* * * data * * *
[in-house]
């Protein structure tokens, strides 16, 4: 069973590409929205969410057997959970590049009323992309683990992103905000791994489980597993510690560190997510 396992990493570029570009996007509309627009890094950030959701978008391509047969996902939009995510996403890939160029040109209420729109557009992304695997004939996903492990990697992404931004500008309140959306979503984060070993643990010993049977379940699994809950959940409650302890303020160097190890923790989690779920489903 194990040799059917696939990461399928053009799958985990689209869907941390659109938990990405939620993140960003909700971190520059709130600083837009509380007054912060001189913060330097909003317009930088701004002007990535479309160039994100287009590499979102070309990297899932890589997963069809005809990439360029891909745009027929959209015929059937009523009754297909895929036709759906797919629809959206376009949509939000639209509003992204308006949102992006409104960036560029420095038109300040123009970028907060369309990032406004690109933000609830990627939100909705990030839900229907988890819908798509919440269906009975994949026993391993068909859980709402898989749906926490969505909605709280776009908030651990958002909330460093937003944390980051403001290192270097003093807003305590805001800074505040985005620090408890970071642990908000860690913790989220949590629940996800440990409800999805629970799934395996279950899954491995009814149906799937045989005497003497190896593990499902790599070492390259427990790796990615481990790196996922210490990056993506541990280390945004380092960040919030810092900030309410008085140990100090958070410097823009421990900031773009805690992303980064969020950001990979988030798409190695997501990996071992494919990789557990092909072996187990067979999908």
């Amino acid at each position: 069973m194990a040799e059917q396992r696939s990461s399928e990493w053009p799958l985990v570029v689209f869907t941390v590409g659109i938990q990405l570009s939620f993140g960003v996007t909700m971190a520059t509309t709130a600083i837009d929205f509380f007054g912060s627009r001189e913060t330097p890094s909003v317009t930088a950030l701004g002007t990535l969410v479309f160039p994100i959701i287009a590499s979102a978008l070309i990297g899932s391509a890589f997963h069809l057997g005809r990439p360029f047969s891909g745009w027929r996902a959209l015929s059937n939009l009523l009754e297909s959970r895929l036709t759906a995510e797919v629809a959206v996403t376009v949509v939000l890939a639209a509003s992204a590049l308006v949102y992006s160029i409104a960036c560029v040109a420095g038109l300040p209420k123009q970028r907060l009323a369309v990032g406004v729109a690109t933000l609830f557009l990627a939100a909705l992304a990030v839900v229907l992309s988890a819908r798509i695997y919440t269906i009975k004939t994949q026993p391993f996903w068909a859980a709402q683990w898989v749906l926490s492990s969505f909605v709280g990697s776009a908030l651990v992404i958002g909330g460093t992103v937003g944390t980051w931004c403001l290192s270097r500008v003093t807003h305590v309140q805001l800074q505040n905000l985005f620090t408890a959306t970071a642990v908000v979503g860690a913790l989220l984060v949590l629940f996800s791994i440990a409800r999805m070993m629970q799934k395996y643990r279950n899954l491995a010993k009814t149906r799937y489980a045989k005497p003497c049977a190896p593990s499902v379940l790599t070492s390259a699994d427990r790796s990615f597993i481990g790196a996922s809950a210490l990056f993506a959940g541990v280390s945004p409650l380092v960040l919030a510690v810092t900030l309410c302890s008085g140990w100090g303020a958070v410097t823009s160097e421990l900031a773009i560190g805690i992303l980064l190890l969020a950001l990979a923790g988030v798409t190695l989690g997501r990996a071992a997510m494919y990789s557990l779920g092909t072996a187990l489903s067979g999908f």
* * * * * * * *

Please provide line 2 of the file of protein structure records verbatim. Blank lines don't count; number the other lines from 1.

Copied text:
């Protein structure tokens, strides 16, 4: 069973590409929205969410057997959970590049009323992309683990992103905000791994489980597993510690560190997510 396992990493570029570009996007509309627009890094950030959701978008391509047969996902939009995510996403890939160029040109209420729109557009992304695997004939996903492990990697992404931004500008309140959306979503984060070993643990010993049977379940699994809950959940409650302890303020160097190890923790989690779920489903 194990040799059917696939990461399928053009799958985990689209869907941390659109938990990405939620993140960003909700971190520059709130600083837009509380007054912060001189913060330097909003317009930088701004002007990535479309160039994100287009590499979102070309990297899932890589997963069809005809990439360029891909745009027929959209015929059937009523009754297909895929036709759906797919629809959206376009949509939000639209509003992204308006949102992006409104960036560029420095038109300040123009970028907060369309990032406004690109933000609830990627939100909705990030839900229907988890819908798509919440269906009975994949026993391993068909859980709402898989749906926490969505909605709280776009908030651990958002909330460093937003944390980051403001290192270097003093807003305590805001800074505040985005620090408890970071642990908000860690913790989220949590629940996800440990409800999805629970799934395996279950899954491995009814149906799937045989005497003497190896593990499902790599070492390259427990790796990615481990790196996922210490990056993506541990280390945004380092960040919030810092900030309410008085140990100090958070410097823009421990900031773009805690992303980064969020950001990979988030798409190695997501990996071992494919990789557990092909072996187990067979999908």